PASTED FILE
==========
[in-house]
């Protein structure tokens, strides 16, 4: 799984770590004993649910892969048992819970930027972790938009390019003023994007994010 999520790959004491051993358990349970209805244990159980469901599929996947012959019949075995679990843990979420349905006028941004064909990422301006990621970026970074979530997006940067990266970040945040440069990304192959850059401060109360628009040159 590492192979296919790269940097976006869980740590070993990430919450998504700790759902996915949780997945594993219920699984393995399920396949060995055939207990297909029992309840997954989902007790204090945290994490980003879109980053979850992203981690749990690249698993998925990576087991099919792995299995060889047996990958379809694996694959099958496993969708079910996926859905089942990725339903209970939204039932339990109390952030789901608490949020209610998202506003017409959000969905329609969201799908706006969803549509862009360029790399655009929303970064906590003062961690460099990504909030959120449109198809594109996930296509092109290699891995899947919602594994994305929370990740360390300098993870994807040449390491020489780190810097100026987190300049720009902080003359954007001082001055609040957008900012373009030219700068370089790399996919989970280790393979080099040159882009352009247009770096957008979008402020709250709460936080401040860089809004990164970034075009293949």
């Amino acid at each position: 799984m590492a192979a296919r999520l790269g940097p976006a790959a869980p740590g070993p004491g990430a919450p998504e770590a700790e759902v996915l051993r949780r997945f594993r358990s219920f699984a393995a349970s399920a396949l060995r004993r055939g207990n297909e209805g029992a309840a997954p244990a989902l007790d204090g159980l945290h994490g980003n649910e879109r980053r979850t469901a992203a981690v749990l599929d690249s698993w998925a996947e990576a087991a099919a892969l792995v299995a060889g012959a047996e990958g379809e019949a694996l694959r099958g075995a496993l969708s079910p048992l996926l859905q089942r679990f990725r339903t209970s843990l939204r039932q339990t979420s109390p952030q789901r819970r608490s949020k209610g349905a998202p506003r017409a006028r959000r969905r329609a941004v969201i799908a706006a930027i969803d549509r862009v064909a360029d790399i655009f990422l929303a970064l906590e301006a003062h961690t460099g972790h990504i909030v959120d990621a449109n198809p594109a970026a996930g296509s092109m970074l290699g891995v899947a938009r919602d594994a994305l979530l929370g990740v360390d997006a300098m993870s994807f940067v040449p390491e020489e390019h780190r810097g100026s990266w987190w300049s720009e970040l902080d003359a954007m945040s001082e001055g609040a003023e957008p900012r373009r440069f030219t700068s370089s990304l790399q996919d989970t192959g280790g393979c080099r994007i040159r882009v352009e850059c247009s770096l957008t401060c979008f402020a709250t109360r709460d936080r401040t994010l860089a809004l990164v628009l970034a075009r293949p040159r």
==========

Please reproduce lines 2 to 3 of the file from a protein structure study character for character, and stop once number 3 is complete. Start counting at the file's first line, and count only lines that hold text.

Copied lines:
């Protein structure tokens, strides 16, 4: 799984770590004993649910892969048992819970930027972790938009390019003023994007994010 999520790959004491051993358990349970209805244990159980469901599929996947012959019949075995679990843990979420349905006028941004064909990422301006990621970026970074979530997006940067990266970040945040440069990304192959850059401060109360628009040159 590492192979296919790269940097976006869980740590070993990430919450998504700790759902996915949780997945594993219920699984393995399920396949060995055939207990297909029992309840997954989902007790204090945290994490980003879109980053979850992203981690749990690249698993998925990576087991099919792995299995060889047996990958379809694996694959099958496993969708079910996926859905089942990725339903209970939204039932339990109390952030789901608490949020209610998202506003017409959000969905329609969201799908706006969803549509862009360029790399655009929303970064906590003062961690460099990504909030959120449109198809594109996930296509092109290699891995899947919602594994994305929370990740360390300098993870994807040449390491020489780190810097100026987190300049720009902080003359954007001082001055609040957008900012373009030219700068370089790399996919989970280790393979080099040159882009352009247009770096957008979008402020709250709460936080401040860089809004990164970034075009293949």
């Amino acid at each position: 799984m590492a192979a296919r999520l790269g940097p976006a790959a869980p740590g070993p004491g990430a919450p998504e770590a700790e759902v996915l051993r949780r997945f594993r358990s219920f699984a393995a349970s399920a396949l060995r004993r055939g207990n297909e209805g029992a309840a997954p244990a989902l007790d204090g159980l945290h994490g980003n649910e879109r980053r979850t469901a992203a981690v749990l599929d690249s698993w998925a996947e990576a087991a099919a892969l792995v299995a060889g012959a047996e990958g379809e019949a694996l694959r099958g075995a496993l969708s079910p048992l996926l859905q089942r679990f990725r339903t209970s843990l939204r039932q339990t979420s109390p952030q789901r819970r608490s949020k209610g349905a998202p506003r017409a006028r959000r969905r329609a941004v969201i799908a706006a930027i969803d549509r862009v064909a360029d790399i655009f990422l929303a970064l906590e301006a003062h961690t460099g972790h990504i909030v959120d990621a449109n198809p594109a970026a996930g296509s092109m970074l290699g891995v899947a938009r919602d594994a994305l979530l929370g990740v360390d997006a300098m993870s994807f940067v040449p390491e020489e390019h780190r810097g100026s990266w987190w300049s720009e970040l902080d003359a954007m945040s001082e001055g609040a003023e957008p900012r373009r440069f030219t700068s370089s990304l790399q996919d989970t192959g280790g393979c080099r994007i040159r882009v352009e850059c247009s770096l957008t401060c979008f402020a709250t109360r709460d936080r401040t994010l860089a809004l990164v628009l970034a075009r293949p040159r």